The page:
The availability of affordable homes in West Michigan is scarce, according to some area housing experts.
Despite the challenge, several organizations within the community are focused on finding ways to provide homes that are affordable to residents at various points on the housing-needs spectrum.
Ryan Kilpatrick, executive director of Housing Next, an organization that works with local government, developers and nonprofits to make housing affordable, said it conducted a housing needs assessment for Kent County last year.
“What we found was Kent County needs roughly 22,000 additional housing units,” he said. “In addition to the units that we need to build, we have 63,000 households that are spending more than they can afford on housing. So, that is 63,000 households in Kent County that are spending more than 30% of their income on housing. Of the 22,000 additional units that we need, a significant chunk of those new units that are needed are for-sale homes. About 13,000 additional for-sale homes are needed and, in that category, the biggest need is for homeowners that can afford a home priced between $150,000 and $250,000. That is a price point that we are frankly not doing anymore.”
Kilpatrick moderated a panel discussion on affordable housing during the Grand Rapids Business Journal’s Breakfast Series on April 13 at Frederik Meijer Gardens & Sculpture Park. Panelists included John Bitely, owner of homebuilder Sable Homes; Vera Beech, executive director of Community Rebuilders; and Ryan VerWys, CEO of Inner City Christian Federation (ICCF) Community Homes.
In addition to the need for more for-sale homes, Kilpatrick said, there is a significant rental need.
“In Kent County we need more than 9,000 additional rentals,” he said. “We need rentals for folks that are transitioning out of homelessness. We need rentals for folks that are earning $25,000 to $50,000 a year. We need rentals for folks earning $50,000 to $75,000 a year and, believe it or not, our fastest growing rental segment is for households that are earning $75,000 to $125,000 a year. We have a lot of high-income renters in our community who have decided that now is not the right time to buy or they are not interested in buying and they want to continue to be renters. It is important that we provide products for that segment of the market as well, because otherwise they are competing for all that housing stock that would otherwise be affordable to our lower-income households.”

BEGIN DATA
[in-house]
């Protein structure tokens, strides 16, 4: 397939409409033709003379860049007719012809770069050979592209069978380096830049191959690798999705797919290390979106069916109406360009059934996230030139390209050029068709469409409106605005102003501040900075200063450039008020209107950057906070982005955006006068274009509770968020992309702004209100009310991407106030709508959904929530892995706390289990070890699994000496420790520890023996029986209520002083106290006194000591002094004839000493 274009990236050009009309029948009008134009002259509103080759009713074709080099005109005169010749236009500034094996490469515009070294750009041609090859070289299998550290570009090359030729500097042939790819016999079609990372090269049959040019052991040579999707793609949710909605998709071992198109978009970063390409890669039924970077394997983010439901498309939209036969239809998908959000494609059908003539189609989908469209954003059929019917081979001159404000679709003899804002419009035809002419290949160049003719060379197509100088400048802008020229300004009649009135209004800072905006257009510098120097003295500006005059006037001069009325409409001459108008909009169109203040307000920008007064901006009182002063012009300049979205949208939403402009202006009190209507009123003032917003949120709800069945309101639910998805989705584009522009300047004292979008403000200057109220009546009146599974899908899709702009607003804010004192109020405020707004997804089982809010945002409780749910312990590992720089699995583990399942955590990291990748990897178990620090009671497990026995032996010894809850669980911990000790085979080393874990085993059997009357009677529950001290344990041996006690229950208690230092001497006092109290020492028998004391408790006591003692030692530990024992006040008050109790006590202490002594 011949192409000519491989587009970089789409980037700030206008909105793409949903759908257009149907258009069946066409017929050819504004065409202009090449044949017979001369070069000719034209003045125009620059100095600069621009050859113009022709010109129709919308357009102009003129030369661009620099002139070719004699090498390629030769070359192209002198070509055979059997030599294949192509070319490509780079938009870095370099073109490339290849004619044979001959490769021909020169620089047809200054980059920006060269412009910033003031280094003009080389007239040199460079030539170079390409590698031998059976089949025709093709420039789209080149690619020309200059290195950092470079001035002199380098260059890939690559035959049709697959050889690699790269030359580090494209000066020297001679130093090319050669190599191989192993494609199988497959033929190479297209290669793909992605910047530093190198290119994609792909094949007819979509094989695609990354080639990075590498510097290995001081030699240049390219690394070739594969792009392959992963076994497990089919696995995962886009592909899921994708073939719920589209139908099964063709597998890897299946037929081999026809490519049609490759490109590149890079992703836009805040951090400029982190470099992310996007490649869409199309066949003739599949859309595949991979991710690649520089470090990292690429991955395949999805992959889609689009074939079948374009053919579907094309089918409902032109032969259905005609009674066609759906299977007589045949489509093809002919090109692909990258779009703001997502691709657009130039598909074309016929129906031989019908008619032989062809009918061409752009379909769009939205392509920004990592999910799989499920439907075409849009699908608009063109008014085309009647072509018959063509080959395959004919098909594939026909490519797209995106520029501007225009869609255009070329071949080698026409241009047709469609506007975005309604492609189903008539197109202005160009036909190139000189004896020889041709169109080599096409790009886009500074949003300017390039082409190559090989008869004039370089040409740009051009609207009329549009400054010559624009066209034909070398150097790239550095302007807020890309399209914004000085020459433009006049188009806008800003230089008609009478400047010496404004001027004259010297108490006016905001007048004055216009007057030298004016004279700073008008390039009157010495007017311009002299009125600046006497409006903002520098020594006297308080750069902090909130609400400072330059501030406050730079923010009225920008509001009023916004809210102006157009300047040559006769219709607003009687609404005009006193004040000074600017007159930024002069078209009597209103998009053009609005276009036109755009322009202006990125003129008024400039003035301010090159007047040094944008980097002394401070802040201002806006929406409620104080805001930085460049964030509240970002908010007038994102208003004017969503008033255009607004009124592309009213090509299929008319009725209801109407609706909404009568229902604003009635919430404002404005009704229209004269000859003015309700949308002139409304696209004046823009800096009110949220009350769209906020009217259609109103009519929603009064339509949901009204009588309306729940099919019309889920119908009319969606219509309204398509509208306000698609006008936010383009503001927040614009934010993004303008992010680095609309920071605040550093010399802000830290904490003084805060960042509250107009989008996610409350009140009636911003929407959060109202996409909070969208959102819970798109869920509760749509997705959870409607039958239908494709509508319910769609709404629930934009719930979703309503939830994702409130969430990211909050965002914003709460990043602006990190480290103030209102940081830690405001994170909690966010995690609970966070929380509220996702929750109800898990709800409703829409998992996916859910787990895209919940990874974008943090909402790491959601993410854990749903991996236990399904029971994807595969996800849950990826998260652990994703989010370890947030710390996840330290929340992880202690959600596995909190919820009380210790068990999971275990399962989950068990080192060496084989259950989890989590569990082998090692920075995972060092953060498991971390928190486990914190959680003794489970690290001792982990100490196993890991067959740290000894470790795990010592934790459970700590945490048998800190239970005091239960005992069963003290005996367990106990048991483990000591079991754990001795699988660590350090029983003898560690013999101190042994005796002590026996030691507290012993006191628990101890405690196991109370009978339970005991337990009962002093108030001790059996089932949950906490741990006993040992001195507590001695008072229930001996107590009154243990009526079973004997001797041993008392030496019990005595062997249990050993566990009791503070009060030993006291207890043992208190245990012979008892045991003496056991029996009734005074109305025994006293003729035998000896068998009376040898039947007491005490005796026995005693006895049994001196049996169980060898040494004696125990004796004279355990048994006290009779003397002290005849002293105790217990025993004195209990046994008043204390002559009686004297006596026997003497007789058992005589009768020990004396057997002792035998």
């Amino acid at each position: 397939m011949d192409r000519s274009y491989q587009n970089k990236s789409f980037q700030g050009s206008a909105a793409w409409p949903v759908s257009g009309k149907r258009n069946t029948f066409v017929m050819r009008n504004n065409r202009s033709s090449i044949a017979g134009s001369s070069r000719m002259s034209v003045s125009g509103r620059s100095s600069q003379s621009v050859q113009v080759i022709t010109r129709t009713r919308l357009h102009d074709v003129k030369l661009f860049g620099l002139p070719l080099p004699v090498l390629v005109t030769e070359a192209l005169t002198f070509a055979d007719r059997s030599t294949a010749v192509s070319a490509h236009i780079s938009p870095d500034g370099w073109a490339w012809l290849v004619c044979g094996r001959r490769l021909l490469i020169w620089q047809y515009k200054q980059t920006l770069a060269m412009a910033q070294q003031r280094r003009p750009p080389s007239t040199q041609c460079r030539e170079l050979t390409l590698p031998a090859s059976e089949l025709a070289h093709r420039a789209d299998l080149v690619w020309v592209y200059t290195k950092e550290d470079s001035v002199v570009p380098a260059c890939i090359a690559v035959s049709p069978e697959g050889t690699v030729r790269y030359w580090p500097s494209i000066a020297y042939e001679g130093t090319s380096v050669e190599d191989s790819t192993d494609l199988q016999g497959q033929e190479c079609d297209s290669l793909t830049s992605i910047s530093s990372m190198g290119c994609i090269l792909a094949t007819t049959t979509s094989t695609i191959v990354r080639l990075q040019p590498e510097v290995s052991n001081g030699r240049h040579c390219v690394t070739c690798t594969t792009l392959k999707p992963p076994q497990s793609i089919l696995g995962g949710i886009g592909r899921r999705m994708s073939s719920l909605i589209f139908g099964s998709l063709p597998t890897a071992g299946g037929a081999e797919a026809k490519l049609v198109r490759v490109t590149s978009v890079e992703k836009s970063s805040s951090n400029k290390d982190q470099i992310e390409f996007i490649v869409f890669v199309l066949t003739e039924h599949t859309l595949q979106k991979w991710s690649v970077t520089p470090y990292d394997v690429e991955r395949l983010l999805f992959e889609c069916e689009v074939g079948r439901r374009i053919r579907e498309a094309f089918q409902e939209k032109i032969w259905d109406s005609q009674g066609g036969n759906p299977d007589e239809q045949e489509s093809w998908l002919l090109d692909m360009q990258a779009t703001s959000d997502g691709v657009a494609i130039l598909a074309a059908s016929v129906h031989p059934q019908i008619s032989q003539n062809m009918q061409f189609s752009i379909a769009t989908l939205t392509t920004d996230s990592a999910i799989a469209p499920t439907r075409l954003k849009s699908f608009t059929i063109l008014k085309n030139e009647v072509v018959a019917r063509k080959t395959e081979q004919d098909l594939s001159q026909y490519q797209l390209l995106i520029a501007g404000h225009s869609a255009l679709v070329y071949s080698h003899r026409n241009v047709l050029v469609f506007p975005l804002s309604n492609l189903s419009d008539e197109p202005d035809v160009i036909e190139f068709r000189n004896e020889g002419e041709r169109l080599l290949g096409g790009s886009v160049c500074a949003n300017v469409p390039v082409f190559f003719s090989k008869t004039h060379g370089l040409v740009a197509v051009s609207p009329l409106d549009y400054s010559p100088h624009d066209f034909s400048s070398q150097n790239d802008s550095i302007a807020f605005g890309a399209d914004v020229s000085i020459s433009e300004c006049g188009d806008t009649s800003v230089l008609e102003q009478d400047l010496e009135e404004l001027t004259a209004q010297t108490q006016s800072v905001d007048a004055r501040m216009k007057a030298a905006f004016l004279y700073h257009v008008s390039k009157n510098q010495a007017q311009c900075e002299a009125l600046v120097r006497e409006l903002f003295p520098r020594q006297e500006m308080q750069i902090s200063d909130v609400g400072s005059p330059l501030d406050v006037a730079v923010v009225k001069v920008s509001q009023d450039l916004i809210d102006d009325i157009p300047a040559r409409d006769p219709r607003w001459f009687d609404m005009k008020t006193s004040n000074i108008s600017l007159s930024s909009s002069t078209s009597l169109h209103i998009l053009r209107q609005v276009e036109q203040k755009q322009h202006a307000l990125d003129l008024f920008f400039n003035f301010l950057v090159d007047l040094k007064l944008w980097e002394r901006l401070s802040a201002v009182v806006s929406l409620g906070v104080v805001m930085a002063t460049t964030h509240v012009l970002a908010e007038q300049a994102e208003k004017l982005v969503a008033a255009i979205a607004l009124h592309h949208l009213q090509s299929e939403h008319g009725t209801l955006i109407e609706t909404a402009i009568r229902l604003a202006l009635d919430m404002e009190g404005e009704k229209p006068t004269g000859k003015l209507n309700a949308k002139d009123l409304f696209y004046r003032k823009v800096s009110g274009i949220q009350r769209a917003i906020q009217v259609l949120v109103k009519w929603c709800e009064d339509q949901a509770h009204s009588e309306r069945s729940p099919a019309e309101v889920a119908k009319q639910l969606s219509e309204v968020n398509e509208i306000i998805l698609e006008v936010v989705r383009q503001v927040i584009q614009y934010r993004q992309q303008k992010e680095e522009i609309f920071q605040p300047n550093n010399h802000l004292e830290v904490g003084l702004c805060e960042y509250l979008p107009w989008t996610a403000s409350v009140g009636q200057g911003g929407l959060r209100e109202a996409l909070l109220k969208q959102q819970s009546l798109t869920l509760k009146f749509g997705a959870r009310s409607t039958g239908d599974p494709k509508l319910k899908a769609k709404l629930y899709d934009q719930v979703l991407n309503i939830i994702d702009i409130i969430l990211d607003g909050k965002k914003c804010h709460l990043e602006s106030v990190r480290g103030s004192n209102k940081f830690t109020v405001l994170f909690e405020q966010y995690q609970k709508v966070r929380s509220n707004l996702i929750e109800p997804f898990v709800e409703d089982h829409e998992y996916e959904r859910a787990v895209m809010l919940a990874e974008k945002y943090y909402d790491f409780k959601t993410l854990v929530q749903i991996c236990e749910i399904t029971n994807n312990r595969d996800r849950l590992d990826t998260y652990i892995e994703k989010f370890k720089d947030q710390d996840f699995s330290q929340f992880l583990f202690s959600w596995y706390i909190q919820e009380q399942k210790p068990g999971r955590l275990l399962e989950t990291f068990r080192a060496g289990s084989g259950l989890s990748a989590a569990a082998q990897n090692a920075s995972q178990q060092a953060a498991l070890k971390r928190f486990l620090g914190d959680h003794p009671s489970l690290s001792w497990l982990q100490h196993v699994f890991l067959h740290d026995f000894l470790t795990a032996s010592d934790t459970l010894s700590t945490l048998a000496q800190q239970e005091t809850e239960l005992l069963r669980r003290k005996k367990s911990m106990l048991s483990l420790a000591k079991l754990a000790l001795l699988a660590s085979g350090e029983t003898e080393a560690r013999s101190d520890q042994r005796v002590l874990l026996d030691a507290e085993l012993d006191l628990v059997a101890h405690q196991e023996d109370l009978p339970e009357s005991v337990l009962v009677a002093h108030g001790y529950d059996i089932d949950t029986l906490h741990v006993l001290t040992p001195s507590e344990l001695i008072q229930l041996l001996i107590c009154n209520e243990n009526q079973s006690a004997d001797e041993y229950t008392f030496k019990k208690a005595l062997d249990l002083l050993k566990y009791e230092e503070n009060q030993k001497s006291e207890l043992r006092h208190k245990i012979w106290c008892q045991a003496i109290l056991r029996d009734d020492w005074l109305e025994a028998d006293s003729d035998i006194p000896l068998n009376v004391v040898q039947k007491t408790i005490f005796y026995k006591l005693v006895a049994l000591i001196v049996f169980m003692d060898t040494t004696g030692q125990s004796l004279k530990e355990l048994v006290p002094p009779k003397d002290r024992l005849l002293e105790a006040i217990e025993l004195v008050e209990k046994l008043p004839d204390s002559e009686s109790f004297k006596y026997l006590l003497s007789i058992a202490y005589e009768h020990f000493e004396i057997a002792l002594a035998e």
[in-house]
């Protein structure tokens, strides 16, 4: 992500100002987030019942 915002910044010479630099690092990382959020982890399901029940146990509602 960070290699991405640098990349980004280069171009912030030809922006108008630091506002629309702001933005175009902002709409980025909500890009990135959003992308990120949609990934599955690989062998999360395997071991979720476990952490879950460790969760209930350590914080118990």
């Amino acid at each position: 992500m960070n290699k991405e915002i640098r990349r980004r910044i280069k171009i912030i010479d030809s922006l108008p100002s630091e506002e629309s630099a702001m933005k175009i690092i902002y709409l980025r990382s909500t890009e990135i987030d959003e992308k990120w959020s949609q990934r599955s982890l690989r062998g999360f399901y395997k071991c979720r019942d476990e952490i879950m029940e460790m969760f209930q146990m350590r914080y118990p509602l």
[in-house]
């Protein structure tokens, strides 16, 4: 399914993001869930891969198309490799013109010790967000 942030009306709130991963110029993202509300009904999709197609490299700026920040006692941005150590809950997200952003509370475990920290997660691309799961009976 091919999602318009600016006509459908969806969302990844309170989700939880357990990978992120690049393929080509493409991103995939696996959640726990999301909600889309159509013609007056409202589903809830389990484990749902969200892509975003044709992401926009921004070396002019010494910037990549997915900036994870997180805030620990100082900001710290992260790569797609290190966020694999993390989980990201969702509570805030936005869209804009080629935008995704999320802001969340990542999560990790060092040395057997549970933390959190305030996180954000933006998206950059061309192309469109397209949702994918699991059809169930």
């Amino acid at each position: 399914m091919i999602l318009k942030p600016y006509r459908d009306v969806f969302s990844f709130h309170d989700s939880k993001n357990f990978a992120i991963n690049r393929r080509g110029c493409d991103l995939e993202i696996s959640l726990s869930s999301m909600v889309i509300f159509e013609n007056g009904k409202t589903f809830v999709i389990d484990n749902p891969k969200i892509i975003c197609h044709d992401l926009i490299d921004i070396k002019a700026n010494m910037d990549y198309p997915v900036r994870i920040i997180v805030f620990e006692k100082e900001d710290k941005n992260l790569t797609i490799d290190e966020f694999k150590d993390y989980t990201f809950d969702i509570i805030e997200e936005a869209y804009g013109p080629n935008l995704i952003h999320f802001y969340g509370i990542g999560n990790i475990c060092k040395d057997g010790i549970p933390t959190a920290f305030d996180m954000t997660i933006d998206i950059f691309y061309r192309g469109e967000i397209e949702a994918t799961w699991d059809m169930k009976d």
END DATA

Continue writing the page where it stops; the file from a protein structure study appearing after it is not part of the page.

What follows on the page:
One of the challenges of attaining new affordable homes is acquiring the lots. Bitely said the lack of advocacy for those homes during meetings at the municipal government levels has created some roadblocks because residents are concerned about traffic and the impact on their wells, septic, water and sewer systems.
“There is nobody showing up to say, ‘We have room at our school,’” he said. “We are out on the main road that is only one-third used. There is room for this. Until the consumer starts helping us with this, I can’t alleviate $300,000 buyers from buying the $200,000 to $250,000 homes that (other) buyers need.”
Bitely acknowledged there are challenges with the availability of construction materials, but he stressed construction of more housing will not take place without approval for more lots in neighborhoods. Zoning density rules also can be a problem, he added, when large lot rules require that only a single-family home can be built on a space that could conceivably contain more units.
Despite the lack of neighborhood support, there are organizations such as ICCF Community Homes and Community Rebuilders that are putting people with low- to moderate-incomes into affordable homes.
ICCF, a nonprofit affordable housing developer, has spent the past few years providing solutions to a varied segment of the population. In 2017, the organization acquired 177 properties in the Grand Rapids and Lansing areas from an unnamed Chicago-based investment group and converted them into affordable housing for low- to moderate-income families and individuals.
It also completed or is currently constructing new affordable housing. Some of those projects include Tapestry Square Senior Living, Emerald Flats (former Eastern Elementary school building), 501 Eastern Apartments, 415 Franklin Apartments and Stockbridge Apartments.
“We believe that our community can be a place where everyone has a safe and affordable place to call home,” VerWys said. “That belief gets challenged at times, in times like these where it seems like an unattainable goal.”
The nonprofit also provides classes for individuals who are interested in becoming homeowners. The classes include introduction to homeownership, money management, banking basics, debt reduction, fair housing and insurance options.
To ensure that all individuals have a place to call home, Community Rebuilders focuses on permanent housing for the homeless population in Kent County.
Beech said the organization partners with more than 100 landlords across the community and provides about $6 million in rental subsidies on an annual basis.
“This is really important to furthering our objectives around affordable housing because those households with really the highest level of needs or the more severe needs are still often going to need some kind of rental assistance to be able to afford that housing,” she said. “So, we can’t just build our way out of the affordable housing needs of our community.
“That is a very important thing we need to do — build more affordable housing — but we also need to recognize that there will still be a need for those kinds of rental assistance subsidies to help people maintain their housing.”